Social media is everywhere today. But what does social really mean? If you're just sharing the latest news about who you are dating or a great recipe you just tried for Thanksgiving, then social networking is just about sharing with friends and family. In an organizational context, though, social becomes much more, enhancing and changing the very definition of "work."
"Right now, BPM [business process management] seems like its own industry and enterprise social seems like its own, but they are both going to be [made] obsolete by this merger it's so powerful," says Matt Calkins, founder, president, and CEO of BPM provider Appian, a company that has reinvented its offering around bringing these two worlds together.
Getting Social BPM Right May Mean Redefining 'Work'
If you define work as a group of people striving towards a common goal, whether it's building a car, designing a toaster or running a hotel, then what you are really talking about is a group of people collaborating to get something done. For this group, being social isn't about sharing who they are; it's about sharing what they do and how they do it. In other words, being social means coming together to achieve a common end.
In a business, these activities are defined and, more importantly for the sake of this discussion, bounded by processes. This is where the idea of social business process management comes in. BPM is all about modeling and automating workflows to make them more efficient and effective. When you integrate social-or, in this case, collaboration-capabilities into these platforms, you can dramatically affect how well people perform their jobs.
"Software features do not do that. They are not the catalyst for doing that," says Michael Krigsman, president of Asuret, a technology change and IT project consultancy. "What's necessary is to change the behavior of people, to change how people interact with one another, how they share information and how they communicate, whether it's on projects or across departments or what have you."
Wolfram Yost, CTO of German BPM provider Software AG, agrees. Technology in and of itself solves few problems, but technology coupled with stakeholder buy-in and adoption does.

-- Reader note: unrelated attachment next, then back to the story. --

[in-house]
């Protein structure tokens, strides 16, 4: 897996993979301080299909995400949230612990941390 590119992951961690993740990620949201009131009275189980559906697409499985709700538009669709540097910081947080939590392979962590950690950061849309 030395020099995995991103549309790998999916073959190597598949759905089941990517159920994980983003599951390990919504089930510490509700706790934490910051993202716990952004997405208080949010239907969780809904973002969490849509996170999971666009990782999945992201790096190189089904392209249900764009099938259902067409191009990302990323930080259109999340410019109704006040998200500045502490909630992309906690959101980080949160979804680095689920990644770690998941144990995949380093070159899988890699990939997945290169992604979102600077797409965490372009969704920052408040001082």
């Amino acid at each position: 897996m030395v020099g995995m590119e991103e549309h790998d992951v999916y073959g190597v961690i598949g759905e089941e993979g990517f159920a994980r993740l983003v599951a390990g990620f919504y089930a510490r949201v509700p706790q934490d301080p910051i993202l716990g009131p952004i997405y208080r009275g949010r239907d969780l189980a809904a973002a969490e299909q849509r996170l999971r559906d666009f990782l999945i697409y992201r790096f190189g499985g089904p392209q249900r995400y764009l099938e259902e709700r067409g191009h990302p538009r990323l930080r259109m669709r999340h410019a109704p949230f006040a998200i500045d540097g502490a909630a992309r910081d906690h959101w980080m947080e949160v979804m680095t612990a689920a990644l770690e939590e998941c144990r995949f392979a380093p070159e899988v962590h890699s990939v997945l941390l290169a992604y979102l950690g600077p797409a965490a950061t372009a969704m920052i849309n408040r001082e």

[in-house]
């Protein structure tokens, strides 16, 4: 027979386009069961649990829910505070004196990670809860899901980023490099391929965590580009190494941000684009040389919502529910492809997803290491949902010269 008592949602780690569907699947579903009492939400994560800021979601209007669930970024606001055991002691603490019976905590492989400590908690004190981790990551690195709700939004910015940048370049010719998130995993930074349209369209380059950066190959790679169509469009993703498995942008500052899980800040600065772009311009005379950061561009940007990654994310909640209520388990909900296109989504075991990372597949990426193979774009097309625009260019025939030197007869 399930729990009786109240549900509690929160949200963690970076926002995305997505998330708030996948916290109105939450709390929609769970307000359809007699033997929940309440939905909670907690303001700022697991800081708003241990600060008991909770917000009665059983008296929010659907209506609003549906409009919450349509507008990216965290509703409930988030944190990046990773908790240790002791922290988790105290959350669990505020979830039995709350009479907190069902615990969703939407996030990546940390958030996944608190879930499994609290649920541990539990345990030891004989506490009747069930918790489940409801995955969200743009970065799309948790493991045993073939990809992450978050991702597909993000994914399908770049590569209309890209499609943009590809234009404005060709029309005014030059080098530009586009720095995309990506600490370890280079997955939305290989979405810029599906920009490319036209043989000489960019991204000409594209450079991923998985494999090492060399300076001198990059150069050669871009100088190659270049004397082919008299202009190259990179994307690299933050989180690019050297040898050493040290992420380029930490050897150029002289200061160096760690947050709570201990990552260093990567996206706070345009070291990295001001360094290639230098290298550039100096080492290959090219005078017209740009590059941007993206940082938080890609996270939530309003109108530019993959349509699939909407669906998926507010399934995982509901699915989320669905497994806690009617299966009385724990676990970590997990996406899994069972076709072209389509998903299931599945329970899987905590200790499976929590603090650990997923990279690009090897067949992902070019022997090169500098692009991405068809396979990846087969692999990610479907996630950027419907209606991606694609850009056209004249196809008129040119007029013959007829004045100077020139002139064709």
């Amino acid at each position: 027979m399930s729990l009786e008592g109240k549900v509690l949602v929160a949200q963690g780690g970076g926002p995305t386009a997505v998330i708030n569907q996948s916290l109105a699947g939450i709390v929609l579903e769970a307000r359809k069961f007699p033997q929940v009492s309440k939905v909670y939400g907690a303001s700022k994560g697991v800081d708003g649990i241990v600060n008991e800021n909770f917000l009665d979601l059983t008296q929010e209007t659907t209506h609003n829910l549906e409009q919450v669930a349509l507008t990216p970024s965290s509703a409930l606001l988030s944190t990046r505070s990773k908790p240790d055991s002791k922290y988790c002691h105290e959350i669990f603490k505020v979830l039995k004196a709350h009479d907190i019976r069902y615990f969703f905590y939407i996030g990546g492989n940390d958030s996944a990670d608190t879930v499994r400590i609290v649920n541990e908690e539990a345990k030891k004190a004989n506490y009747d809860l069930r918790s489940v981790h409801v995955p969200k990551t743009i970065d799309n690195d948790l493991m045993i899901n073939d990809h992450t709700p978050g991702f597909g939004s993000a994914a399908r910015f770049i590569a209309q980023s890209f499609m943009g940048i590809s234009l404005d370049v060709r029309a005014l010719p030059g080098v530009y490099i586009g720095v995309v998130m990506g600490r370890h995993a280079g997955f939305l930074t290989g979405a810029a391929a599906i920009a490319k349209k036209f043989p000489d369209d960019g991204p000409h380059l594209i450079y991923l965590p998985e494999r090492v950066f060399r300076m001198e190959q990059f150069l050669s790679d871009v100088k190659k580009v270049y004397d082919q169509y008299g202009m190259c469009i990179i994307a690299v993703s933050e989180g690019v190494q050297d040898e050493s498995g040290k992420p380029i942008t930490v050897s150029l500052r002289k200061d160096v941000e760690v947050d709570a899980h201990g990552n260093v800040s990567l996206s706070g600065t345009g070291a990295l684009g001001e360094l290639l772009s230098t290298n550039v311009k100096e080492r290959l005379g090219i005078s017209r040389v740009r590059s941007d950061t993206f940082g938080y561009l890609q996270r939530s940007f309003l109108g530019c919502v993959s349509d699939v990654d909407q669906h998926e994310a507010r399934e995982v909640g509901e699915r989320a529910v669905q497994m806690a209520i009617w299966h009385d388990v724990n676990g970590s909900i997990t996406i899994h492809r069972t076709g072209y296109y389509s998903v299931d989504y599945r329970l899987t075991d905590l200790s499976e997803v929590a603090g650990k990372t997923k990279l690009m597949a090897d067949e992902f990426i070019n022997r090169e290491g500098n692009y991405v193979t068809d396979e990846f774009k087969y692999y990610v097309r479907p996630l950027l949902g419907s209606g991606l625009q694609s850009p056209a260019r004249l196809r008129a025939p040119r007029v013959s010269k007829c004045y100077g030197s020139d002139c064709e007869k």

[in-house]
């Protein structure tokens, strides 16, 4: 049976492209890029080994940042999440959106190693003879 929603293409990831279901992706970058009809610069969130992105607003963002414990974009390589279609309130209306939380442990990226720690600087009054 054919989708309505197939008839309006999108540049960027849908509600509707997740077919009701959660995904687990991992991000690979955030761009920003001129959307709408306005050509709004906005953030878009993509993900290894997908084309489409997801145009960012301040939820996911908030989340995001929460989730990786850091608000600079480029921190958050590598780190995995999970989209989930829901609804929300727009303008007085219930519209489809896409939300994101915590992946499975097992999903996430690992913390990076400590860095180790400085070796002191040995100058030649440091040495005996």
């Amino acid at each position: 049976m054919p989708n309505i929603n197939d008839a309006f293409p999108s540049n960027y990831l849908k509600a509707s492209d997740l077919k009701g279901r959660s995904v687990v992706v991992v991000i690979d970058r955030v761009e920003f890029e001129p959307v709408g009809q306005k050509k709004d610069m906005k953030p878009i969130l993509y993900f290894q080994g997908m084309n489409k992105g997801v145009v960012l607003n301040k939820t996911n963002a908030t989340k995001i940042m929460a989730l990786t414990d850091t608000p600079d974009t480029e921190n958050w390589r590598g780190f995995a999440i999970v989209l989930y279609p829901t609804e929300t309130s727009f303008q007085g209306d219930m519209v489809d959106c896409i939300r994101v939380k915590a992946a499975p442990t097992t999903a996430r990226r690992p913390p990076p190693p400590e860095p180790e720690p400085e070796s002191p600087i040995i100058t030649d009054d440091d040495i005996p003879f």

"Order to cash, for example, is order to cash, but the point is how innovative, how efficient, how effective is this process?" Yost asks. "To have a desktop application and then to mobile-enable it is technology. But if I have now mobile capability how [does this] improve the processes? If I do it the same way, what is the benefit of having a mobile device?"
Familiar App Help Employees Work Better
This question of benefits can best be answered by looking at the case of a property and casualty insurer. When a natural disaster such as Hurricane Sandy hits, the firm must, on very short notice, send out a small army of claims adjusters, clean-up crews and construction contractors who have no previous interactions with the firm, its business processes or its mission-critical legacy back-office systems. Called into the field within hours and carrying their own devices, these contract employees have little time to learn a complicated home-grown application interface or business process on the fly.
This example brings together a number of trends and problems-outsourcing, BYOD, mobile devices, mobile employees and social, not to mention physical disaster recovery. Fortunately, all can be ameliorated by social.
What if, for example, these contractors could download the firm's new integrated front end modeled on Facebook, Twitter or LinkedIn from an app store? They could be up and running in minutes, thanks to a front-end based on an intuitive, familiar and interactive social interface.
This social layer, loosely defined by Yost as a time-sorted list of events, could integrate into the firm's legacy apps via robust, mature and secure APIs. Now, when an adjuster or contractor needs help with a decision that falls outside standard procedures, he can reach the people he needs to reach in real-time using an interface he uses all the time in his personal life.